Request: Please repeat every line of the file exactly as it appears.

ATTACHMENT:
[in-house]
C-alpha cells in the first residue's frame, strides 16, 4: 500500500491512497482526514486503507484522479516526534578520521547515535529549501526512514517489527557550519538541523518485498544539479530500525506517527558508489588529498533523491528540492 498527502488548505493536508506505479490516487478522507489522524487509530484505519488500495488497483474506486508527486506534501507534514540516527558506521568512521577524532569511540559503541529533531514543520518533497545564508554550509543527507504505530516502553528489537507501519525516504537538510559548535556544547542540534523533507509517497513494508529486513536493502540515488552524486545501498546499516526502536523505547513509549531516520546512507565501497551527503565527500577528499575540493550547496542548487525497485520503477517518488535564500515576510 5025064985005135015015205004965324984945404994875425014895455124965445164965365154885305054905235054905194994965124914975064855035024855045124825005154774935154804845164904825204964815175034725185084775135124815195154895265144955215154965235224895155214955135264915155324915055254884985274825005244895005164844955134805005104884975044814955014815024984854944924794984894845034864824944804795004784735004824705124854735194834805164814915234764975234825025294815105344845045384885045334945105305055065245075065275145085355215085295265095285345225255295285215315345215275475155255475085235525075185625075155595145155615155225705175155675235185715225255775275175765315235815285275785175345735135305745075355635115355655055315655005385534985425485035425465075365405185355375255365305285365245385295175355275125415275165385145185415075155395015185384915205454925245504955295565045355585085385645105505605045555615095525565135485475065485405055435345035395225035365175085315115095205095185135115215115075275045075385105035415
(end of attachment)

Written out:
[in-house]
C-alpha cells in the first residue's frame, strides 16, 4: 500500500491512497482526514486503507484522479516526534578520521547515535529549501526512514517489527557550519538541523518485498544539479530500525506517527558508489588529498533523491528540492 498527502488548505493536508506505479490516487478522507489522524487509530484505519488500495488497483474506486508527486506534501507534514540516527558506521568512521577524532569511540559503541529533531514543520518533497545564508554550509543527507504505530516502553528489537507501519525516504537538510559548535556544547542540534523533507509517497513494508529486513536493502540515488552524486545501498546499516526502536523505547513509549531516520546512507565501497551527503565527500577528499575540493550547496542548487525497485520503477517518488535564500515576510 5025064985005135015015205004965324984945404994875425014895455124965445164965365154885305054905235054905194994965124914975064855035024855045124825005154774935154804845164904825204964815175034725185084775135124815195154895265144955215154965235224895155214955135264915155324915055254884985274825005244895005164844955134805005104884975044814955014815024984854944924794984894845034864824944804795004784735004824705124854735194834805164814915234764975234825025294815105344845045384885045334945105305055065245075065275145085355215085295265095285345225255295285215315345215275475155255475085235525075185625075155595145155615155225705175155675235185715225255775275175765315235815285275785175345735135305745075355635115355655055315655005385534985425485035425465075365405185355375255365305285365245385295175355275125415275165385145185415075155395015185384915205454925245504955295565045355585085385645105505605045555615095525565135485475065485405055435345035395225035365175085315115095205095185135115215115075275045075385105035415